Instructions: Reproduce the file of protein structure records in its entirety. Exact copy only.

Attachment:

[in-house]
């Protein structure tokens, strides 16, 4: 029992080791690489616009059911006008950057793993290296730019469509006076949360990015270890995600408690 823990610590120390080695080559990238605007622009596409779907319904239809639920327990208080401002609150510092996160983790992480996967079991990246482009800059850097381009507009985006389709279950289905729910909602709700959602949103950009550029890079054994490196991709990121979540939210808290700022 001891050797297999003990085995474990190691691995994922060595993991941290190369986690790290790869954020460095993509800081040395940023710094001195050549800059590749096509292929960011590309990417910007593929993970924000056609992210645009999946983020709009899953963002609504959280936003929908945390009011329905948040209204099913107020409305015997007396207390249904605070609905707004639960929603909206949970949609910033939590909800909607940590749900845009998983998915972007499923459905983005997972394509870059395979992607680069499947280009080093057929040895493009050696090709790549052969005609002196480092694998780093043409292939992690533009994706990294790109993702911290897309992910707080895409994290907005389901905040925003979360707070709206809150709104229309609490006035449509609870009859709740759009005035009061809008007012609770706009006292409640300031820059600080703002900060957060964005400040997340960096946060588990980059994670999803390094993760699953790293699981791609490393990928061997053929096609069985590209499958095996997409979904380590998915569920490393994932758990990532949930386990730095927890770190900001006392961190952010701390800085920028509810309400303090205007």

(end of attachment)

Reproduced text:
[in-house]
């Protein structure tokens, strides 16, 4: 029992080791690489616009059911006008950057793993290296730019469509006076949360990015270890995600408690 823990610590120390080695080559990238605007622009596409779907319904239809639920327990208080401002609150510092996160983790992480996967079991990246482009800059850097381009507009985006389709279950289905729910909602709700959602949103950009550029890079054994490196991709990121979540939210808290700022 001891050797297999003990085995474990190691691995994922060595993991941290190369986690790290790869954020460095993509800081040395940023710094001195050549800059590749096509292929960011590309990417910007593929993970924000056609992210645009999946983020709009899953963002609504959280936003929908945390009011329905948040209204099913107020409305015997007396207390249904605070609905707004639960929603909206949970949609910033939590909800909607940590749900845009998983998915972007499923459905983005997972394509870059395979992607680069499947280009080093057929040895493009050696090709790549052969005609002196480092694998780093043409292939992690533009994706990294790109993702911290897309992910707080895409994290907005389901905040925003979360707070709206809150709104229309609490006035449509609870009859709740759009005035009061809008007012609770706009006292409640300031820059600080703002900060957060964005400040997340960096946060588990980059994670999803390094993760699953790293699981791609490393990928061997053929096609069985590209499958095996997409979904380590998915569920490393994932758990990532949930386990730095927890770190900001006392961190952010701390800085920028509810309400303090205007």